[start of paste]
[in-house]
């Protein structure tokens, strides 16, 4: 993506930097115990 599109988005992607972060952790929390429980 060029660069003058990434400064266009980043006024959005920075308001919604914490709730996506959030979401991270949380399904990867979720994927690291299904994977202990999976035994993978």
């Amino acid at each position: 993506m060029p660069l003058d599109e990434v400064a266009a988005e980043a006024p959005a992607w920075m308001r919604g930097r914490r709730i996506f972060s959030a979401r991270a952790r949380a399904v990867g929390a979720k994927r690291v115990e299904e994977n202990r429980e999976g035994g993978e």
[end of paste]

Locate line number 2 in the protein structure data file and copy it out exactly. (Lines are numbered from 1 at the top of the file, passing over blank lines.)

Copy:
């Protein structure tokens, strides 16, 4: 993506930097115990 599109988005992607972060952790929390429980 060029660069003058990434400064266009980043006024959005920075308001919604914490709730996506959030979401991270949380399904990867979720994927690291299904994977202990999976035994993978």